A former Deputy Governor of Akwa Ibom State, Dr. Chris Ekpeyong, has faulted the uproar generated by the state Governors and Deputy Governors’ Pension Law recently passed by the state House of Assembly and assented to the state Governor, Godswill Akpabio, saying the content of the law was grossly exaggerated and blown out of proportion by a cross-section of Nigerians.
Ekpeyong, who spoke with THISDAY in Lagos yesterday, wondered why the law drew so much attention when Akwa Ibom was not the only state in the country that had enacted such a law.
“I don’t know why people blew it out of proportion as if Akwa Ibom is the only state in the country that has enacted such law. May be it is because of the governor’s extrovert nature. There is nothing new or strange in the law. Other states have similar laws that are worse. Go and study them,” he said.
He attributed the uproar to the political intrigues in the state ahead of the 2015 elections, adding that there was nothing in the law that was strange.
The former deputy, who said the law had been in existence since 2000, added that there was nothing new added to it, other than pegging the amount to be collected by the state's former governors and their deputies.
He argued that what Akpabio was trying to do with the new amendment was to save money for the state by pegging the amount to be collected by a former governors and deputies, instead of leaving it open-ended like the previous government.
The former deputy governor said: "the new amendment was in the wisdom of the governor who felt it was better to define the limit of the amount to be drawn by the former governors and their deputies instead of still leaving it open-ended."
Describing Akpabio as a governor who has done better than the previous governors of the state, Ekpeyong wondered why Nigerians would show so much interest in the affairs of the state.
He explained that before then, they (former governors and deputy governors) had held series meetings where they agreed that there was the need to amend the law for it to be explicit, in terms of determining the limit of the amount due to a particular former officer.
“In the wisdom of the governor, it was better to define the limit of the amount to be drawn by the former governors and their deputies instead of leaving it undefined.
“I really do not know why Nigerians reacted like that to the law. This law in question exists in other states and I did not hear of any uproar it generated, in Katsina, Kano, Bauchi, Lagos, Rivers, Imo and other states. I don’t know why that of Akwa Ibom will be an exception. I think what I see is that they want Akwa Ibom people to go cap in hand, begging for food,” he said.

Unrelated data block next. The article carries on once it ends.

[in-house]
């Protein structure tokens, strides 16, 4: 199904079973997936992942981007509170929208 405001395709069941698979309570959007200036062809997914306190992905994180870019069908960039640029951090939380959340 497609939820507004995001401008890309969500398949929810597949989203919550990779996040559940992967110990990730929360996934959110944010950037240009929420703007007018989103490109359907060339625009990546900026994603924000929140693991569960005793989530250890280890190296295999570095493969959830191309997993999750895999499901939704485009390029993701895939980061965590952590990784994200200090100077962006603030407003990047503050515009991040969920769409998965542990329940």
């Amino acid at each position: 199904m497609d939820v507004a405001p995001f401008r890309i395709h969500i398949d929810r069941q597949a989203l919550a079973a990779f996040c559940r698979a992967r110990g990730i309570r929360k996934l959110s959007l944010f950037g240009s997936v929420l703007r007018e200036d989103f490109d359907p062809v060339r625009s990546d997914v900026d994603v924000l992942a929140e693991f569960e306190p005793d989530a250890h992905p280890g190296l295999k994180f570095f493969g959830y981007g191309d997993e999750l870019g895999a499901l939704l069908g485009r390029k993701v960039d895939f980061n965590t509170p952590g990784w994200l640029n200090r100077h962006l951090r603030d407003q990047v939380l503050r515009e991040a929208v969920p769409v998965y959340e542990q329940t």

The former deputy governor, who disclosed that he was the one who mooted the idea for the law in 2000, argued that rather than castigate the governor for his initiative to save the state’s resource, he should have been commended.
Saying that he was speaking on behalf of other former deputy governors of the state, Ekpeyong said the law was in order.
“Because they just heard N100 million for medical treatment, everybody just went berserk. They simply cashed in on the fact that Akpabio is an extrovert to a fault. The whole uproar is because of the political intrigues in the state ahead of the 2015 elections.
“This is my house, he did not build it for me. But he has done better than the previous governors. I don’t know why Nigerians are interested in Akwa Ibom State,” he said.
Contending that the law was in accordance with 1999 Constitution, the former deputy governor challenged those berating the law to go ahead and examine similar laws enacted in other states, noting that they were a lot more generous than the one in force in Akwa Ibom.
He said a lot of people reacted to the law the way they did because of Akpobio’s extrovert disposition.
Comparing the Lagos State law with that of Akwa Ibom State for instance, Ekpeyong said while the new law in his state offered two cars to governors every four years, Lagos gives six cars every three years to former governors and their deputies.
He added that while Lagos equally offers free medical treatment to governors and their deputies as well as members of their immediate families, it also offers them accommodation in any area of their choice in the state, while governors who served two consecutive term are also given two houses – one in Lagos and the other in the Federal Capital Territory (FCT).
In the case of Akwa Ibom State, the former deputy governor said only the governors and deputy governors as well as their spouses that are entitled to medical treatment, while their choice of accommodation is limited to a five-bedroom maisonette in the state.